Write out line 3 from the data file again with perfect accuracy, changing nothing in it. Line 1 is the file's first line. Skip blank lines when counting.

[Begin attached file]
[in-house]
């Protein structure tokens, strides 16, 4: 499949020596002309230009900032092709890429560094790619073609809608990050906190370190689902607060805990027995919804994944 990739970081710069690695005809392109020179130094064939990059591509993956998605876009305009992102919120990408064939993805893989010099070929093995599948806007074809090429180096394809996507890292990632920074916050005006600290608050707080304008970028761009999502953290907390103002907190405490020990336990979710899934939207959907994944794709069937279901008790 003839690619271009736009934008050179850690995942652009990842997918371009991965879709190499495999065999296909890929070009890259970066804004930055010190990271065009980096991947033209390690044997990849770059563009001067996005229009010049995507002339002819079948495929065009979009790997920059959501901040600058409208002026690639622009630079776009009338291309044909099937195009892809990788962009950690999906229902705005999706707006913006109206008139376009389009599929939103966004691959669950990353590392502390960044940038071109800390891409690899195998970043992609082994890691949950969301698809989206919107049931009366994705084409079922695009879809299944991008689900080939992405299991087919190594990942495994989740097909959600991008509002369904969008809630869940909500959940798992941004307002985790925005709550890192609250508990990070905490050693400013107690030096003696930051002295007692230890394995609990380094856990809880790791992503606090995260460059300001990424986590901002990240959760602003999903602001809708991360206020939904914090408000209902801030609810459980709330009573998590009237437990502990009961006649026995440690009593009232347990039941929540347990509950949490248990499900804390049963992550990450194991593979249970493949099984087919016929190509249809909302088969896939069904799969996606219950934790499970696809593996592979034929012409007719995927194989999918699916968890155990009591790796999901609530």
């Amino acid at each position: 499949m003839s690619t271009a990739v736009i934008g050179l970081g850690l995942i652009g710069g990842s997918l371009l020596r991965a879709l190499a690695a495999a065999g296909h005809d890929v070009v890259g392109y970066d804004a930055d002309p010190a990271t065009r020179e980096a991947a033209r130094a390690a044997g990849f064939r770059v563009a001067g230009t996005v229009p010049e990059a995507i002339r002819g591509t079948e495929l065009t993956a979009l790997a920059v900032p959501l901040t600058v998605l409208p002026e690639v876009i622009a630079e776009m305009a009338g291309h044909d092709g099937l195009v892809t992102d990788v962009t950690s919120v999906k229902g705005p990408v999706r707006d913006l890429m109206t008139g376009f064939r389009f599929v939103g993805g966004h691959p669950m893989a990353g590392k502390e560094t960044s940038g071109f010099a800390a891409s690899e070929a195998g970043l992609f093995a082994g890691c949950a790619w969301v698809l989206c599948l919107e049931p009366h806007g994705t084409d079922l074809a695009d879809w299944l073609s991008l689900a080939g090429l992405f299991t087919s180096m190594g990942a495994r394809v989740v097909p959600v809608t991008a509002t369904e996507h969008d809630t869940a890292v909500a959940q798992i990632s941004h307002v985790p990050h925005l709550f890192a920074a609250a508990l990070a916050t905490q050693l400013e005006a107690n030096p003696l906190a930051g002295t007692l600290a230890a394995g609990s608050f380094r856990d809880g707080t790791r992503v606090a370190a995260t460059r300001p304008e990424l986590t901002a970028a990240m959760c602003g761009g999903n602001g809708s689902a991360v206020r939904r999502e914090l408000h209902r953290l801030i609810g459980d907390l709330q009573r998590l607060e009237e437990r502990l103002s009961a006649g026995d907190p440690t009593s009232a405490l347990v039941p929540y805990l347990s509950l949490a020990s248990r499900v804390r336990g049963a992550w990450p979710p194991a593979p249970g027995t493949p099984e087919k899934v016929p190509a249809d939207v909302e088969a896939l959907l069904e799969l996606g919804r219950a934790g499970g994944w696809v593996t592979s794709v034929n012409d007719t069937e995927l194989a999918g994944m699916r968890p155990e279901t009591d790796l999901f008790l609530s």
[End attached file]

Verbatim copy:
């Amino acid at each position: 499949m003839s690619t271009a990739v736009i934008g050179l970081g850690l995942i652009g710069g990842s997918l371009l020596r991965a879709l190499a690695a495999a065999g296909h005809d890929v070009v890259g392109y970066d804004a930055d002309p010190a990271t065009r020179e980096a991947a033209r130094a390690a044997g990849f064939r770059v563009a001067g230009t996005v229009p010049e990059a995507i002339r002819g591509t079948e495929l065009t993956a979009l790997a920059v900032p959501l901040t600058v998605l409208p002026e690639v876009i622009a630079e776009m305009a009338g291309h044909d092709g099937l195009v892809t992102d990788v962009t950690s919120v999906k229902g705005p990408v999706r707006d913006l890429m109206t008139g376009f064939r389009f599929v939103g993805g966004h691959p669950m893989a990353g590392k502390e560094t960044s940038g071109f010099a800390a891409s690899e070929a195998g970043l992609f093995a082994g890691c949950a790619w969301v698809l989206c599948l919107e049931p009366h806007g994705t084409d079922l074809a695009d879809w299944l073609s991008l689900a080939g090429l992405f299991t087919s180096m190594g990942a495994r394809v989740v097909p959600v809608t991008a509002t369904e996507h969008d809630t869940a890292v909500a959940q798992i990632s941004h307002v985790p990050h925005l709550f890192a920074a609250a508990l990070a916050t905490q050693l400013e005006a107690n030096p003696l906190a930051g002295t007692l600290a230890a394995g609990s608050f380094r856990d809880g707080t790791r992503v606090a370190a995260t460059r300001p304008e990424l986590t901002a970028a990240m959760c602003g761009g999903n602001g809708s689902a991360v206020r939904r999502e914090l408000h209902r953290l801030i609810g459980d907390l709330q009573r998590l607060e009237e437990r502990l103002s009961a006649g026995d907190p440690t009593s009232a405490l347990v039941p929540y805990l347990s509950l949490a020990s248990r499900v804390r336990g049963a992550w990450p979710p194991a593979p249970g027995t493949p099984e087919k899934v016929p190509a249809d939207v909302e088969a896939l959907l069904e799969l996606g919804r219950a934790g499970g994944w696809v593996t592979s794709v034929n012409d007719t069937e995927l194989a999918g994944m699916r968890p155990e279901t009591d790796l999901f008790l609530s």